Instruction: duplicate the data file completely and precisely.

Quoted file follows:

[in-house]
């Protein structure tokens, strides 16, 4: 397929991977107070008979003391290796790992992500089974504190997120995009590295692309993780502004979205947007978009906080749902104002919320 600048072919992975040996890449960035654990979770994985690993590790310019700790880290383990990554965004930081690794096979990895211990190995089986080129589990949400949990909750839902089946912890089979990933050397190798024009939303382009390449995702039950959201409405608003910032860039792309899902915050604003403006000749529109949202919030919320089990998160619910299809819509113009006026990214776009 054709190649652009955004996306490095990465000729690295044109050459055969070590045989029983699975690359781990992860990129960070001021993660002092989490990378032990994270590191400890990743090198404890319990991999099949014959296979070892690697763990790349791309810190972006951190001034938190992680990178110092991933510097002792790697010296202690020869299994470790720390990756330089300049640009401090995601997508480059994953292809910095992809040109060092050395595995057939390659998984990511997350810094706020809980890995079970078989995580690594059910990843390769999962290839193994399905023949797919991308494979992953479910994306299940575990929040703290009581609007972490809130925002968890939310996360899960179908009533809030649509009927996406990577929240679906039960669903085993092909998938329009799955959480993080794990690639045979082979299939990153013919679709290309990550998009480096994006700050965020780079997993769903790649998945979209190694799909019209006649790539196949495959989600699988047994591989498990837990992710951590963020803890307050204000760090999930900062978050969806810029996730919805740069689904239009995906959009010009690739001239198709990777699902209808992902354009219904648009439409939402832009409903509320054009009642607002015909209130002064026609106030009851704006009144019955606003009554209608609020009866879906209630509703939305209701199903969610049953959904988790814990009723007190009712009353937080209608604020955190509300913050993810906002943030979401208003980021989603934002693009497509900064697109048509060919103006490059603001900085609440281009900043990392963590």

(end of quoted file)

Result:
[in-house]
């Protein structure tokens, strides 16, 4: 397929991977107070008979003391290796790992992500089974504190997120995009590295692309993780502004979205947007978009906080749902104002919320 600048072919992975040996890449960035654990979770994985690993590790310019700790880290383990990554965004930081690794096979990895211990190995089986080129589990949400949990909750839902089946912890089979990933050397190798024009939303382009390449995702039950959201409405608003910032860039792309899902915050604003403006000749529109949202919030919320089990998160619910299809819509113009006026990214776009 054709190649652009955004996306490095990465000729690295044109050459055969070590045989029983699975690359781990992860990129960070001021993660002092989490990378032990994270590191400890990743090198404890319990991999099949014959296979070892690697763990790349791309810190972006951190001034938190992680990178110092991933510097002792790697010296202690020869299994470790720390990756330089300049640009401090995601997508480059994953292809910095992809040109060092050395595995057939390659998984990511997350810094706020809980890995079970078989995580690594059910990843390769999962290839193994399905023949797919991308494979992953479910994306299940575990929040703290009581609007972490809130925002968890939310996360899960179908009533809030649509009927996406990577929240679906039960669903085993092909998938329009799955959480993080794990690639045979082979299939990153013919679709290309990550998009480096994006700050965020780079997993769903790649998945979209190694799909019209006649790539196949495959989600699988047994591989498990837990992710951590963020803890307050204000760090999930900062978050969806810029996730919805740069689904239009995906959009010009690739001239198709990777699902209808992902354009219904648009439409939402832009409903509320054009009642607002015909209130002064026609106030009851704006009144019955606003009554209608609020009866879906209630509703939305209701199903969610049953959904988790814990009723007190009712009353937080209608604020955190509300913050993810906002943030979401208003980021989603934002693009497509900064697109048509060919103006490059603001900085609440281009900043990392963590």